Earthquake sensors track urban traffic, too

Curimedia/Creative Commons

Earthquake sensors track urban traffic, too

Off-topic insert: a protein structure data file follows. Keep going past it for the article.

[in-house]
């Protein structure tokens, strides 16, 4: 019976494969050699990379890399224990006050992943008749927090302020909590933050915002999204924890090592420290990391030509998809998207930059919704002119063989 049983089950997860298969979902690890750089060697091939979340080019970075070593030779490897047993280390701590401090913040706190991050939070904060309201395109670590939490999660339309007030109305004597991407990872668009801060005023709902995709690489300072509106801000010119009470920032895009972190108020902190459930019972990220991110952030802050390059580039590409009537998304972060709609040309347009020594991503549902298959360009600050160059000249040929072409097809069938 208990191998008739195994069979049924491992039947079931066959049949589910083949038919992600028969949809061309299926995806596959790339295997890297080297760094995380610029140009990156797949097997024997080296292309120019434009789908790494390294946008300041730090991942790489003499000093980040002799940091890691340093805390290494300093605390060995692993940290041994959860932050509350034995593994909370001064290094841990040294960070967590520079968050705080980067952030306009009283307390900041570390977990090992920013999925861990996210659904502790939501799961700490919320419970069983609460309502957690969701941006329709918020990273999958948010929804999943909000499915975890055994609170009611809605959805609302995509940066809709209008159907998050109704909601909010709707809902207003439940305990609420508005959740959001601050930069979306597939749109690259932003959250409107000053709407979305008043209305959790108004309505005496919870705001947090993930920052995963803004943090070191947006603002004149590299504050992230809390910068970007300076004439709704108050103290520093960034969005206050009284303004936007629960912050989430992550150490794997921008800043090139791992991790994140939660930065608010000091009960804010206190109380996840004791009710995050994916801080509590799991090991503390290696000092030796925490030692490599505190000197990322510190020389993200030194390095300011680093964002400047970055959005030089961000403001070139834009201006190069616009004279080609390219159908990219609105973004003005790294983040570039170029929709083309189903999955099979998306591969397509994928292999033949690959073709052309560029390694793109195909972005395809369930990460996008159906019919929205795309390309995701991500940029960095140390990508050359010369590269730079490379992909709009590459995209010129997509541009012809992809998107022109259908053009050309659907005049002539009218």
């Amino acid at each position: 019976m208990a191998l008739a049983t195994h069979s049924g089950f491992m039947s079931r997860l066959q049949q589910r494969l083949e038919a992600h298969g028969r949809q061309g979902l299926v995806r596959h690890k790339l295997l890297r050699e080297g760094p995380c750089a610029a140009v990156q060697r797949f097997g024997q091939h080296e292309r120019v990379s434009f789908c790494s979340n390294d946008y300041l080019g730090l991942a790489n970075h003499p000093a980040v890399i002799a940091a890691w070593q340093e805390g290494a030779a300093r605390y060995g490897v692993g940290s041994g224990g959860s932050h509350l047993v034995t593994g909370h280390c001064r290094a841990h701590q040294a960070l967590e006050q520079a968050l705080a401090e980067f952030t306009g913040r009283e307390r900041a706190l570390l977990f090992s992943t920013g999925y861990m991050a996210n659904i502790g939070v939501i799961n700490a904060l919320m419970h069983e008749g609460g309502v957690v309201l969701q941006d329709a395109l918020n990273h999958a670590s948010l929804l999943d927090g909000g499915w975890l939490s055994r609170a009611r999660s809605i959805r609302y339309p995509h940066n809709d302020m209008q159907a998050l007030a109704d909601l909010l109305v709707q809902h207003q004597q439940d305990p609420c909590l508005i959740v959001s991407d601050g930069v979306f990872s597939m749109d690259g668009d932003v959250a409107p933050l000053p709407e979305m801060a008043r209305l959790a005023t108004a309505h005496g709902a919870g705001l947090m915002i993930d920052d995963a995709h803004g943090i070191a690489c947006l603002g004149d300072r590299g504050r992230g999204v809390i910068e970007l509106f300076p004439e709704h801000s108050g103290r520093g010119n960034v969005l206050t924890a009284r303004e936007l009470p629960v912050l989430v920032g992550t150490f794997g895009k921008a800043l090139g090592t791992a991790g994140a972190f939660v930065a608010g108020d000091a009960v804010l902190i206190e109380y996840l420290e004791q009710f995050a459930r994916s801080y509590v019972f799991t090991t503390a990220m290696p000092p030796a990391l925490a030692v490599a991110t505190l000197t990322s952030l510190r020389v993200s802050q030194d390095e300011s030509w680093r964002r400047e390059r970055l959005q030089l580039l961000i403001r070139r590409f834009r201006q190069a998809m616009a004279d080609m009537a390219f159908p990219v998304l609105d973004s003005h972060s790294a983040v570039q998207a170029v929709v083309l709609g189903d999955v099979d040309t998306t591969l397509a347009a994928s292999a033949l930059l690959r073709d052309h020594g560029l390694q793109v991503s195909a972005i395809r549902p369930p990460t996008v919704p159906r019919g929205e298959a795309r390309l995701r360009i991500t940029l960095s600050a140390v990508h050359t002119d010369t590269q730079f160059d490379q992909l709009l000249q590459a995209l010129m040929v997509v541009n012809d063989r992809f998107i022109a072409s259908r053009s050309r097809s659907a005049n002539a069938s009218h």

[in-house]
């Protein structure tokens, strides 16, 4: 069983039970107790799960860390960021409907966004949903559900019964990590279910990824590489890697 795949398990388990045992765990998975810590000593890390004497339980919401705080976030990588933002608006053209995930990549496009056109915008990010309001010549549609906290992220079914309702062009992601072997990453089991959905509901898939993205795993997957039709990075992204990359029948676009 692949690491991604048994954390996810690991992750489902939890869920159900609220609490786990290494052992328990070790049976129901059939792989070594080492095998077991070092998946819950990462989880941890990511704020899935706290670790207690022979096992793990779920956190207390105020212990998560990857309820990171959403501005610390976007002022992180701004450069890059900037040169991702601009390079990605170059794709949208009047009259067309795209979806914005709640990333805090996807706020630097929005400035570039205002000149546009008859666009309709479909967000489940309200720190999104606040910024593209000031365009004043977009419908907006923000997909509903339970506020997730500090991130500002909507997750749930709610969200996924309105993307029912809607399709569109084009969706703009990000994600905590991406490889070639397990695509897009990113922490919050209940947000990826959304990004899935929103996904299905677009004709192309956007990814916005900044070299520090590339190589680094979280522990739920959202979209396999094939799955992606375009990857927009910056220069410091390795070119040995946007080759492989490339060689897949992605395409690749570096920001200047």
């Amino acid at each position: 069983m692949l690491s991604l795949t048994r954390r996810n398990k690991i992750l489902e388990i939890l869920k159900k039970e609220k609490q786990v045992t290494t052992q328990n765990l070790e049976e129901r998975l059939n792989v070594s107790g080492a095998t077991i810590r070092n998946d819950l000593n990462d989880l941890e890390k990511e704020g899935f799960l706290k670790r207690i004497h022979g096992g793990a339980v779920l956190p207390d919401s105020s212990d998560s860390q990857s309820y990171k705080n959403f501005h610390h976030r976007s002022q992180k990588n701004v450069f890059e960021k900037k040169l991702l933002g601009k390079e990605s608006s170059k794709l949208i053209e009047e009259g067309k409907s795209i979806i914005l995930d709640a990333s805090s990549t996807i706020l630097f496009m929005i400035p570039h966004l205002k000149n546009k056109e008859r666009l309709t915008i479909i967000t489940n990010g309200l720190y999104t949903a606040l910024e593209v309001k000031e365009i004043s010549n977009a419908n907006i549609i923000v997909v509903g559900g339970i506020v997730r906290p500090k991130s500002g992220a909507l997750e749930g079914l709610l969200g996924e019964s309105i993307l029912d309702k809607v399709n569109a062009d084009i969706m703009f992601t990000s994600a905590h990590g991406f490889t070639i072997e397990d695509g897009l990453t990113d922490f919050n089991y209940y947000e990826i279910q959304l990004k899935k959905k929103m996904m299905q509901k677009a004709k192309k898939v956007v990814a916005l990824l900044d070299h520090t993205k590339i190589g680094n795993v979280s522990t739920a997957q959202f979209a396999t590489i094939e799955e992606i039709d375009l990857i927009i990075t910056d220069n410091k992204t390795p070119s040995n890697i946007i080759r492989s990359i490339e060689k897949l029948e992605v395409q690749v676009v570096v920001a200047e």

Besides the roar of engines and honking of angry drivers, rush-hour traffic also makes underground “noise.” We can’t hear most of these ground vibrations, but seismic sensors can. With a network of 5300 geophones—devices that convert ground movements into voltage—researchers recorded 1 week’s worth of urban vibrations in a 70-km2 area of Long Beach, California. By analyzing the seismic data, they could measure how fast individual trains were moving between stations, count the number of planes landing and taking off at the airport, and calculate the average speed of vehicles on a 10-lane highway. Without GPS or cameras, seismic systems could allay privacy concerns by tracking urban activity in an anonymous way, researchers reported today at the 168th Meeting of the Acoustical Society of America in Indianapolis. In addition to monitoring vehicular traffic, vibrational data from seismic sensors could help researchers track building use and identify industrial, residential, or office zones within cities.